September 18, 2018

Tax Deductible Expenses in Rental Properties

An Australian property investor needs to deal with a lot of things. One of these is tax. If you have a rental property, there are tax-deductible property expenses that you should know. If you own a rental property and you get an income from it, you can make claims on any expense incurred in earning that income.

Here’s one important thing to remember:

If you pay one or more of your rental property expenses in advance that covers 12 months or less, and that period ends on or before the end of June, you can claim an immediate deduction. This prepayment can include insurance. If it doesn’t cover 12 months or less, doesn’t end on or before June 30, and is at least $1,000, it may have to be spread out over two years or more.

These are deductions from your taxable income that are associated with operating your rental property. Bear in mind that it is still better to seek professional advice so you will have a better understanding of what you can and cannot claim.

You can claim numerous expenses that are related to running and managing your rental property. However, it will apply only for the period that your property was rented or available for rent.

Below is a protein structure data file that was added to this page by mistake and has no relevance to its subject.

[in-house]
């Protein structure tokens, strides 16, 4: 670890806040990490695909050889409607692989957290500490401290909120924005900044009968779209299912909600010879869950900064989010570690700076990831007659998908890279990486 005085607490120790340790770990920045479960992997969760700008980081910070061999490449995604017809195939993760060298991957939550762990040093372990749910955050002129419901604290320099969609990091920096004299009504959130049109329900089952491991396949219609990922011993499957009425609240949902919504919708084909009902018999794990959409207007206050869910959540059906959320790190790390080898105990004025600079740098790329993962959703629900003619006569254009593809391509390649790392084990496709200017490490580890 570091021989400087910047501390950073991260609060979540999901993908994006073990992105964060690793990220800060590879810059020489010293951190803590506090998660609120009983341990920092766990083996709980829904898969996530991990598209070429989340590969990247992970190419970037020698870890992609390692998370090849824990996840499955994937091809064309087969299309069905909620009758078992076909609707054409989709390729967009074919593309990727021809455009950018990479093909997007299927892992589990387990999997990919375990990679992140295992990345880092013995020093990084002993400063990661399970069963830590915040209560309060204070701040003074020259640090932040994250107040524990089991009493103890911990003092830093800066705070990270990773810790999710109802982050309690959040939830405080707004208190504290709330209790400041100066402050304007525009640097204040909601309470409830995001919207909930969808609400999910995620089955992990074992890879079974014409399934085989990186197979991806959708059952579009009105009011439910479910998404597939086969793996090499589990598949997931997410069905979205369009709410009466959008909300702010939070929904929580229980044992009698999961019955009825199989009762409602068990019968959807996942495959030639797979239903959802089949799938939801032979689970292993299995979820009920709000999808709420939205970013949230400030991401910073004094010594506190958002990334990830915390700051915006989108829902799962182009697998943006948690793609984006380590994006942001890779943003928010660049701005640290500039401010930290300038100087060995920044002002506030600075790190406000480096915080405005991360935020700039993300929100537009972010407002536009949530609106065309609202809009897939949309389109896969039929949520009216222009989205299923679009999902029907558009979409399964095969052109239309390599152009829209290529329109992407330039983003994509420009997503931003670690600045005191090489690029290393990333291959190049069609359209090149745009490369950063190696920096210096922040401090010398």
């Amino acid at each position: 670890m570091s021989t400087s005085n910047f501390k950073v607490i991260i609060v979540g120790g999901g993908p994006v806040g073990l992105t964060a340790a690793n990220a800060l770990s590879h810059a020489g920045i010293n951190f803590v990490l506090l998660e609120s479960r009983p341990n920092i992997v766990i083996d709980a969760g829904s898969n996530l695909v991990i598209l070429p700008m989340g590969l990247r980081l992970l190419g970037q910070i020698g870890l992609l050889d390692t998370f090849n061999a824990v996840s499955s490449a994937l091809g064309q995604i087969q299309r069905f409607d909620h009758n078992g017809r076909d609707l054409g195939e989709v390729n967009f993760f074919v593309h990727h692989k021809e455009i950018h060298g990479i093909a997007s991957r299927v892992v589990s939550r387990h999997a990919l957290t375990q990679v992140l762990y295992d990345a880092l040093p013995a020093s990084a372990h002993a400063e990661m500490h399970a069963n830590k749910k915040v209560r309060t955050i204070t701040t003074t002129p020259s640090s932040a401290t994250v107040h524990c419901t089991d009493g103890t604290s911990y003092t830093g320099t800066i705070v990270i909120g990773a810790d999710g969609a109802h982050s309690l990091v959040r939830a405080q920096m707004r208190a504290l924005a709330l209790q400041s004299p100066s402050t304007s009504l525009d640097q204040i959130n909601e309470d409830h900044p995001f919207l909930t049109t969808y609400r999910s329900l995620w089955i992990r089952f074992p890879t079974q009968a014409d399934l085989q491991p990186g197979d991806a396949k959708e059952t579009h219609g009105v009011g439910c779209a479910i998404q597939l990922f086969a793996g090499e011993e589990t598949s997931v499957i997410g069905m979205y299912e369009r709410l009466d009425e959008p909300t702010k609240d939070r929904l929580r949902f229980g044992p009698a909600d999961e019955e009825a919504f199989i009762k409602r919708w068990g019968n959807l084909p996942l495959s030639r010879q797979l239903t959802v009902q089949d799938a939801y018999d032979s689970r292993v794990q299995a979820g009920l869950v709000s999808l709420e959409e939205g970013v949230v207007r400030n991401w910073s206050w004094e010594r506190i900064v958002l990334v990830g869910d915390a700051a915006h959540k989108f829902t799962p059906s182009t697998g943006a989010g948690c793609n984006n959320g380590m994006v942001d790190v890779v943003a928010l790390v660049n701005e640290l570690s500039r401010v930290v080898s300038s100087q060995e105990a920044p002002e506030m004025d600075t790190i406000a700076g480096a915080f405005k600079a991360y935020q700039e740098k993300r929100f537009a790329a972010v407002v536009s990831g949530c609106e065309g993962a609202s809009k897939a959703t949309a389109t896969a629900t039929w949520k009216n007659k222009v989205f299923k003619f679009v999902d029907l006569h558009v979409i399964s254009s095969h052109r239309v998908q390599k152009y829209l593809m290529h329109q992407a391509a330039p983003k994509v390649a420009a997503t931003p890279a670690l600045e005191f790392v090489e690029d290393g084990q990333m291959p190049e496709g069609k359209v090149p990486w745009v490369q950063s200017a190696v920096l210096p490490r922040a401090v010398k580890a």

Here are the tax deductible expenses in rental properties you can claim:

  • advertising for tenants
  • bank charges
  • body corporate fees and charges
  • borrowing expenses
  • capital works
  • cleaning
  • council rates
  • depreciation of assets
  • gardening and lawn mowing
  • insurance
  • interest expenses
  • land tax
  • legal costs
  • pest control
  • phone usage
  • property agent fees and commissions
  • repairs and maintenance
  • stationery and postage
  • travel done to inspect or maintain the property, or to collect rent
  • water charges

It is likewise important to know the expenses that you cannot claim when it comes to your rental property. Expenses you cannot claim include the utility bills which are paid by your tenant/s, as well as those that are related to your personal use of the rental property.

About the author  ⁄ Marxa Dillan

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